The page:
“Because we’ve all been there – that small town in Ontario of the heart and soul, all solitude and yearning. And learning. Which hurts at the time, but in the fullness of time, we come to realize it’s about as good as life gets. And nobody’s ever put it better than Mr. Neil Young in the song known as Helpless, and he never sang it better than he did one evening toward the end of 1976, the concert known as The Last Waltz, the band known as The Band bidding a proud and fond (though not exactly permanent) farewell. Even Joni Mitchell showed up in the background making for perhaps the most righteously Canadian thing that ever happened in a San Francisco ballroom (of course, it was called Winterland). It was even snowing (backstage anyway). Way better than hockey.” (Philip Random)
“Given my age at the time (barely fifteen), Neil Young’s On The Beach is definitely one of my earliest (and oddest) album length crushes. And being cool had nothing to do with it. It was just one of those difficult teen summers, stuck visiting relatives, no friends within three thousand miles, too old for little kids stuff, too young to care about adult bullshit. And yet for some reason, there was this Neil Young album kicking around my uncle’s place. I think he won it in a raffle, probably listened to the whole thing once, if at all. And to be honest, that’s probably all I would’ve given it if there’d been any other options. But there weren’t, so I dove in, with side two, the mellow side, the rich and deeply somber, dark and melancholic side, being the one that truly grabbed me over time. Though grab’s the wrong word. More of an embrace, albeit a cool one. Particularly Ambulance Blues, which really felt like the album cover: a California beach on a grey and disappointing day, patio furniture spread around, and the tail fin of a buried car, with Mr. Young way out at the water’s edge looking like he might be about to jump in, never come back. You’re all just pissing in the wind.” (Philip Random)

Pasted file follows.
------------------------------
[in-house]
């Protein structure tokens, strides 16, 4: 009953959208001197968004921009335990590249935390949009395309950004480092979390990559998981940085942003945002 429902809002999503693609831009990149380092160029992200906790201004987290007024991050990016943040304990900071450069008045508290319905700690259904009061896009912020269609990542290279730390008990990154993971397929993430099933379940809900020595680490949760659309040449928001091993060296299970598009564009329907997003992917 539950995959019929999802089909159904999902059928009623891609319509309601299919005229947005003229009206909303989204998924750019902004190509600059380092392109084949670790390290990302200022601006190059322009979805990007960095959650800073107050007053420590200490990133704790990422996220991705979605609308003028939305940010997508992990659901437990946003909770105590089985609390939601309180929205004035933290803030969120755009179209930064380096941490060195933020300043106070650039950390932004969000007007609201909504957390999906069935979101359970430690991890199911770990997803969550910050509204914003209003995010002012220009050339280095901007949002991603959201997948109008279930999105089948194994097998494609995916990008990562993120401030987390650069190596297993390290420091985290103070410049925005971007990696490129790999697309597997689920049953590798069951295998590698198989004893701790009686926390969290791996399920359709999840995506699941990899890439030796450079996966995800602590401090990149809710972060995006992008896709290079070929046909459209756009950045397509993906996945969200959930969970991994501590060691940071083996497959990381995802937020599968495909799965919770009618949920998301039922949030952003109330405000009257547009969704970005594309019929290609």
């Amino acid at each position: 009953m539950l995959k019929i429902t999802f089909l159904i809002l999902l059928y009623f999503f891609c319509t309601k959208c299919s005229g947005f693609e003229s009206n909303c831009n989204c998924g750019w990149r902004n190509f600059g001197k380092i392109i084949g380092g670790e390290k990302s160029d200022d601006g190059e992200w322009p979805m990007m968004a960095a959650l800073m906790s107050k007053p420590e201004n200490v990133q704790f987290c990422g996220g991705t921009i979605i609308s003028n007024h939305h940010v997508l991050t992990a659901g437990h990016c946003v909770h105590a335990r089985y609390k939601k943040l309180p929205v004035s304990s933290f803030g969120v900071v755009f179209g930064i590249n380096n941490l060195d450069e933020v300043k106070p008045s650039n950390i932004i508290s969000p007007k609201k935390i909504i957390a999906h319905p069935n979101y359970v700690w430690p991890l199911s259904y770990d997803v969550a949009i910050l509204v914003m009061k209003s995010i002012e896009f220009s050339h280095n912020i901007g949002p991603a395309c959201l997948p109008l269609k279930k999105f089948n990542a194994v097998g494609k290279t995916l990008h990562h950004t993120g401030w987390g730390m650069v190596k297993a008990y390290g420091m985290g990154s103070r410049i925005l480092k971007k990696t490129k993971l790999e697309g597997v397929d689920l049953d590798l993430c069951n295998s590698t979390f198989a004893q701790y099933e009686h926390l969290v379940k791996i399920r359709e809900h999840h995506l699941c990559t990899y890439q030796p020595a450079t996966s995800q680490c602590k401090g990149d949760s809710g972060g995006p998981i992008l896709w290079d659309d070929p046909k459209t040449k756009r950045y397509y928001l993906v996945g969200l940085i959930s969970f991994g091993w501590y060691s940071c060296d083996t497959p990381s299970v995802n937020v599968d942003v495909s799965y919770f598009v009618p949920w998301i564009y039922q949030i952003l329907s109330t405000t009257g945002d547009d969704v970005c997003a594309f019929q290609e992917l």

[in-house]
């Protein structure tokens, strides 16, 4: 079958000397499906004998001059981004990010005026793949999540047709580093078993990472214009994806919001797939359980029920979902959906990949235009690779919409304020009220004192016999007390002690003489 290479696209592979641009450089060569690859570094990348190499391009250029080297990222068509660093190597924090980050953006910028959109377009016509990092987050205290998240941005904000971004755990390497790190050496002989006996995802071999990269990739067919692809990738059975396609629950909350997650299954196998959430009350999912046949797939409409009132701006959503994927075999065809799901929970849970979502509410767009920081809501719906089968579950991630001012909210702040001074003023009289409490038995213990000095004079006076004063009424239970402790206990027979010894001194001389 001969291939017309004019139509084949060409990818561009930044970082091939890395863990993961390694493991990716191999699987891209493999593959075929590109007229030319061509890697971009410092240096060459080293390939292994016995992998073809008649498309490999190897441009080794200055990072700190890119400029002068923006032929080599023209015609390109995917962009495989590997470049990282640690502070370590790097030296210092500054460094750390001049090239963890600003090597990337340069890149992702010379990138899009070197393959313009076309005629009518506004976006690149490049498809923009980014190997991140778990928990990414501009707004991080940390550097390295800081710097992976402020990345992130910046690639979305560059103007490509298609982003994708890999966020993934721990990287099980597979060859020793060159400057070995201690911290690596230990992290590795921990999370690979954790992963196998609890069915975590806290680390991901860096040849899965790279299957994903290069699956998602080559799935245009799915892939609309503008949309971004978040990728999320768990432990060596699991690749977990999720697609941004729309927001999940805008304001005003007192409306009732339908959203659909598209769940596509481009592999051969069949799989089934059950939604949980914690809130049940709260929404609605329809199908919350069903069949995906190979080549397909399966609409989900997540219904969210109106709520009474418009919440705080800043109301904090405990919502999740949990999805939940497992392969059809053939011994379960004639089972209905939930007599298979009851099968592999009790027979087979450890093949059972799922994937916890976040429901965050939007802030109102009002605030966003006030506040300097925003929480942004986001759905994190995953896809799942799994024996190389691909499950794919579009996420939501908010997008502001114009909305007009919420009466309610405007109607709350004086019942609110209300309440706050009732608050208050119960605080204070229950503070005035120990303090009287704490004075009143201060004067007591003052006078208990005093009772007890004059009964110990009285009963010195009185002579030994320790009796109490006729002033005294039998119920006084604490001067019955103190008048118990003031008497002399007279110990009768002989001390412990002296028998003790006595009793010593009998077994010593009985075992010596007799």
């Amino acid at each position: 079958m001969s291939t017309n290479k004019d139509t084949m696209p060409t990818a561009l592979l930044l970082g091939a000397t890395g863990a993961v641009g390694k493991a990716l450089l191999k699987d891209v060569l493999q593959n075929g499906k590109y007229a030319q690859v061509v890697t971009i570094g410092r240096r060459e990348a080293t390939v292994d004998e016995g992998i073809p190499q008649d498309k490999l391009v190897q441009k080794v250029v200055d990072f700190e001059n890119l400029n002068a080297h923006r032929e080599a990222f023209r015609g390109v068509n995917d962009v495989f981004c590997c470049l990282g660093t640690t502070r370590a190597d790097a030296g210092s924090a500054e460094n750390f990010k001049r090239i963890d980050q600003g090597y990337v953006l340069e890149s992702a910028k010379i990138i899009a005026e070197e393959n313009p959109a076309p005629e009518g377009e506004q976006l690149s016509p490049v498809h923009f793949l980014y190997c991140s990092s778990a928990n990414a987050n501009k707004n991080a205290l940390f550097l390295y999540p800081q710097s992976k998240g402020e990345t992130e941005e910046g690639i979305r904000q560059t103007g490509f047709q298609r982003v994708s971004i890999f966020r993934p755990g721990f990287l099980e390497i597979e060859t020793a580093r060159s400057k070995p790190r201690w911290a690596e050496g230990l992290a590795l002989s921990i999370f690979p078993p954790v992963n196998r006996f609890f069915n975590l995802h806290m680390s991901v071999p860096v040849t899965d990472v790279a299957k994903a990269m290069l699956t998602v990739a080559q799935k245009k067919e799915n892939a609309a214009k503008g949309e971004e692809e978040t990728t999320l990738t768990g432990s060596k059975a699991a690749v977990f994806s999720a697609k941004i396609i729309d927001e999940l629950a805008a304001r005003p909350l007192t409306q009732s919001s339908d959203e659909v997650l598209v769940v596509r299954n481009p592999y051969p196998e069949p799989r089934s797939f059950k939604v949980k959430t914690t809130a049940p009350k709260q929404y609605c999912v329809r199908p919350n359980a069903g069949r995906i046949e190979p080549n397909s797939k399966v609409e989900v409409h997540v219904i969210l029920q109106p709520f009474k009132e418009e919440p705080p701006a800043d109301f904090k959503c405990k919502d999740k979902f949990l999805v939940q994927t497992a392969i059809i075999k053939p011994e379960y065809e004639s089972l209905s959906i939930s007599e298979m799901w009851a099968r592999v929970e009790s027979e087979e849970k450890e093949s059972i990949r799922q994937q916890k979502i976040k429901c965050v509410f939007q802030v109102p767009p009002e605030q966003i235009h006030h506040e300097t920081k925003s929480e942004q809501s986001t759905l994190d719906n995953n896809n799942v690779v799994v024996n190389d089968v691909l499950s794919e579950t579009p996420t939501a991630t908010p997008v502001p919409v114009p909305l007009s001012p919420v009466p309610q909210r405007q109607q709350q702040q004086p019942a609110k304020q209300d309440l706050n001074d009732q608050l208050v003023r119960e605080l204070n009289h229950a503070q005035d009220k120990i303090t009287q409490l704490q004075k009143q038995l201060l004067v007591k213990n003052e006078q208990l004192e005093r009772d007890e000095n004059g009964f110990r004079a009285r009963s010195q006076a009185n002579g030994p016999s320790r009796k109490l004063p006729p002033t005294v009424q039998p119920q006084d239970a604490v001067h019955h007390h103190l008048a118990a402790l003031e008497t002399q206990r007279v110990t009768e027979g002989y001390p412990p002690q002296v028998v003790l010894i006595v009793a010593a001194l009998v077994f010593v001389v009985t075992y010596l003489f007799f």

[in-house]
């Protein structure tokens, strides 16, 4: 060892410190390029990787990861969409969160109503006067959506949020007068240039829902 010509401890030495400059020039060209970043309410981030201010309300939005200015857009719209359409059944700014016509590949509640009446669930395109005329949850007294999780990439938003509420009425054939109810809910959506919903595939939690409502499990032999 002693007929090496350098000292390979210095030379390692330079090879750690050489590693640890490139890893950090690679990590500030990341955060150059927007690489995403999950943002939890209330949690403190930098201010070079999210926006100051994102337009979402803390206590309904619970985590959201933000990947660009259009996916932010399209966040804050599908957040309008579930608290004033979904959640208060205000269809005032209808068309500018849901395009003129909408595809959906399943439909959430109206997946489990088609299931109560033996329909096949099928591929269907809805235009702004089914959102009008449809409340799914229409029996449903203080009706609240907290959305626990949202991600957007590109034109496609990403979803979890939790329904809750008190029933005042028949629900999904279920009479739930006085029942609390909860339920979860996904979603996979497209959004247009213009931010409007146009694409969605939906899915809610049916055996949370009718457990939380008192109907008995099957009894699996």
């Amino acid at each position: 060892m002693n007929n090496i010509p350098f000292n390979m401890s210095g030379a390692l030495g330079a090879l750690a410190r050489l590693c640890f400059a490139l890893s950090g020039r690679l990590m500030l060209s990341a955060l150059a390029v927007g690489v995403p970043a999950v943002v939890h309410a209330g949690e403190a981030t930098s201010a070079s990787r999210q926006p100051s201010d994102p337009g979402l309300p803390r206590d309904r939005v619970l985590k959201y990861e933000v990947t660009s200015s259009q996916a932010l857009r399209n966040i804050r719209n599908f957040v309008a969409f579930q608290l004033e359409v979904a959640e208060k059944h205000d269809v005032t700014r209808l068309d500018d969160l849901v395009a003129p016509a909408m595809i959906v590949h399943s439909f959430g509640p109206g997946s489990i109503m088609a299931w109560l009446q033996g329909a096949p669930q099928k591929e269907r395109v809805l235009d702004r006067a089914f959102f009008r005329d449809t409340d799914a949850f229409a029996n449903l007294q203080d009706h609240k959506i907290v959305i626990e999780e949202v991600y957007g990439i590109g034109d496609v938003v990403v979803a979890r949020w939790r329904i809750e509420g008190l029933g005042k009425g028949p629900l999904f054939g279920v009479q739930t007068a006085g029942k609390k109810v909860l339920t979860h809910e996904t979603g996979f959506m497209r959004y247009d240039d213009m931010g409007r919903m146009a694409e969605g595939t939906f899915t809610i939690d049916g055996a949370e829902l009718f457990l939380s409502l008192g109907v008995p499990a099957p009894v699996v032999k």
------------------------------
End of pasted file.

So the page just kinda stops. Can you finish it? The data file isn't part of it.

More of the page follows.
“The album was released in 1972 under Neil Young’s moniker (soundtrack to a movie almost nobody saw, and probably for good reason), but this Crosby Stills Nash + Young live recording of Ohio dates to June 1970, barely a month after the events in question – the murder by National Guard marksmen of four students on the campus of Kent State University, Ohio. So what you’re hearing is a band that’s very much in the line of fire, the smoke hasn’t even cleared, they’re playing for their lives, ferociously. Because Richard Nixon has given the executive order. F*** the long hairs and their protests, send in the tin soldiers and shoot ’em all down.” (Philip Random)
There’s a lot of autobiography in Neil Young’s discography, with Don’t Be Denied (found on 1973’s Time Fades Away, the deliberately raw follow up to the worldwide mega hit Harvest) particularly loaded in that regard. It concerns a weird kid from somewhere north of Toronto whose parents split up and he moves with his mom to a town called Winnipeg at the wrong age, pays the price in schoolyard beatings, etc. But to paraphrase an old German, that which does not destroy you only increases your will to pick up an electric guitar and not ever be denied again.
Wherein young Neil Young, still just a member of Buffalo Springfield, hears the Beatles Sergeant Pepper’s and responds with an epic piece of something or other. It starts with a live snatch of one of the other songs from the album, slips sideways into various surreal reflections on this-that-other things, finishes up with some honky-tonk piano that just sort of fades away into a heartbeat. It’s all definitely about something, which in 1967 was all you really needed.